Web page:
To be honest, Mexico City is notorious for its traffic and crowded public transportation. However, there are still ways to get around efficiently without losing your cool.

Personally, Uber is my favorite way around the city because it’s cheap and safe. There is also a decent metro system in Mexico City, but you’ll want to avoid it at peak rush hour times. Around 7 am or 5 pm, you’ll want to avoid it at all costs—it’s a sardine can.

For day trips out of the city, it’s most efficient to book with a tour company. They’ll pick you up from your hotel and take you exactly where you need to be, so you’ll have no wasted time.

Tips and tricks

Saving time: To save precious time in Mexico City you’ll want to map out your days by location. The city is huge, so you don’t want to be bouncing back and forth. Luckily, most of the main tourist attractions are clustered in two or three areas, making it easier to plan your days.

Opening hours: Most museums are closed on Mondays, and just about all of them don’t open until 10 am on other days, and they close at 6 pm. I recommend picking out your must-see museums and maneuvering the three days in Mexico City around that.

Connectivity: Get a local SIM card (or get an eSIM for Mexico before you go). I know it’s only three days, but searching around for WiFi while trying to call an Uber or to find a good restaurant can be a pain and waste precious time.

3 Day Itinerary for Mexico City

Day 1: Sightseeing in the historic city

On your first day in Mexico City, get familiar with city life and explore all the must-see tourist destinations in Centro Historico at the heart of CDMX. You’ll immediately notice the Spanish influence in colonial architecture here, while being surrounded by the warmth of Mexican culture.

Start your day off at the Zocalo, the main square of CDMX. It’s surrounded by beautiful historic buildings and landmarks. And just about any time of year, locals will take to the streets of the main square to celebrate different festivals and holidays in Mexico.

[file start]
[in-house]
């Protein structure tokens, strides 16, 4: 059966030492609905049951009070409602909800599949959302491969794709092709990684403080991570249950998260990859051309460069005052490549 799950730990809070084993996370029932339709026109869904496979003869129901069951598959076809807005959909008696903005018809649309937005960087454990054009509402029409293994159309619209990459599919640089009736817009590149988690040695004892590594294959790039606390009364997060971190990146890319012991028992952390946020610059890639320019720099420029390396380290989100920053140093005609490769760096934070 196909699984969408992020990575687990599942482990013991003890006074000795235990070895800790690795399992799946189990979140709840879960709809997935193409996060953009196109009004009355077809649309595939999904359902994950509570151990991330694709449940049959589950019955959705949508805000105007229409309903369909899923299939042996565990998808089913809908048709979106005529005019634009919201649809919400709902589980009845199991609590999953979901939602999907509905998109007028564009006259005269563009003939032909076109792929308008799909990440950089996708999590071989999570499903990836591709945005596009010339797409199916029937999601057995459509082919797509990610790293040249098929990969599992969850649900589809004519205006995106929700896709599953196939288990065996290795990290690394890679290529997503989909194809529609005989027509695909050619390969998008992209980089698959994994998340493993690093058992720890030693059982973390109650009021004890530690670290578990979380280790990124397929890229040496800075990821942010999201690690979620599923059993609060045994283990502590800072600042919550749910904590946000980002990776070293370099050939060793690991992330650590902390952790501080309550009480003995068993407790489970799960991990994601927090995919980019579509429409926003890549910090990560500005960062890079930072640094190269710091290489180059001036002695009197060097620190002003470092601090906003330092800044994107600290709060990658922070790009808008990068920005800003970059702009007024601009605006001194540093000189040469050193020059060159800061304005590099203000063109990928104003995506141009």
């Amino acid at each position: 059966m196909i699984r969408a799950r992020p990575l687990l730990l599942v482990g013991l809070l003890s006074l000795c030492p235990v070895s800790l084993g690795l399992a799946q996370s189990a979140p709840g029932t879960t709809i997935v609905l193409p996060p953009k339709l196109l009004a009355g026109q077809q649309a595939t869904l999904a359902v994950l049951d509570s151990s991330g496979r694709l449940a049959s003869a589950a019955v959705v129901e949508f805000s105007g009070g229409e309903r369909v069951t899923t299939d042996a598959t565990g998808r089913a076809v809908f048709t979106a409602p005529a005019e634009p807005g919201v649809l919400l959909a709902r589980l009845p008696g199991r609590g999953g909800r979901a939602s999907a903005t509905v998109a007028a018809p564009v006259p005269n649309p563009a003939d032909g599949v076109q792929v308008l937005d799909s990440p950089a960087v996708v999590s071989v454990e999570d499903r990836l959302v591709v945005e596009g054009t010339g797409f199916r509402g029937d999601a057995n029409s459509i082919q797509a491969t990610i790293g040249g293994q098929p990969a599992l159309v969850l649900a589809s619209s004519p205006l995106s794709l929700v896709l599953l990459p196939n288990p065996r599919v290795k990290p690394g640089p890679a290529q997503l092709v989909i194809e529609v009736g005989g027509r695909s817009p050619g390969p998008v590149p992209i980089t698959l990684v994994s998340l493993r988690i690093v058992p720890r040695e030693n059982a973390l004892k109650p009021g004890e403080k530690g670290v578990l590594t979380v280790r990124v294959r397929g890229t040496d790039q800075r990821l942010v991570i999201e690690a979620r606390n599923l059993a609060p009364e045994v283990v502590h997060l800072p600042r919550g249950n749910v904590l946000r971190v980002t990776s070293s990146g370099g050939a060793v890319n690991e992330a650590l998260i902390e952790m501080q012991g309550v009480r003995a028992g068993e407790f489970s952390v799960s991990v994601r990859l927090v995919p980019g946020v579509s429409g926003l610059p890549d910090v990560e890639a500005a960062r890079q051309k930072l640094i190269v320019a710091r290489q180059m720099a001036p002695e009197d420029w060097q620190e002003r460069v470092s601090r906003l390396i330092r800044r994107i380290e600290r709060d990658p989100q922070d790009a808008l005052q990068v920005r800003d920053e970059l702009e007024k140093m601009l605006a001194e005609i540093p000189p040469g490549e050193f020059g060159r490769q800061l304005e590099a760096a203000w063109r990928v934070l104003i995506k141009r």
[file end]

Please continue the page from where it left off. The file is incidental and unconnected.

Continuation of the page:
The facade of the Metropolitan Cathedral in Mexico City
The Metropolitan Cathedral

Then, head to the Metropolitan Cathedral, with its gold accents and grand architecture, it’s a must-visit landmark in the city. Take some time to explore the interior and admire the stunning artwork and sculptures.

Right around the corner is the Templo Mayor. An Aztec ruin site that will give you a fascinating glimpse into the history and culture of Mexico before Spanish colonization. And don’t miss the chance to visit the National Palace that overlooks the Zocalo. You’ll find some of the famous paintings by Diego Rivera here and can learn a little more about Mexican history.

An aerial view of the Palacio de Bellas Artes in Mexico City
Palacio de Bellas Artes

Grab some street food on a 15-minute walk to relax in Alameda Central Park and admire the beautiful gardens and fountains. Along the way, you can visit the Palacio de Bellas Artes, an iconic cultural center with a stunning marble exterior and beautiful murals inside.

You can also join this Mexico City tour for a guided adventure through these locations and more.

Day 2: Teotihuacan

While you could opt to stay inside the city, I recommend taking hour-long trip to see Teotihuacan.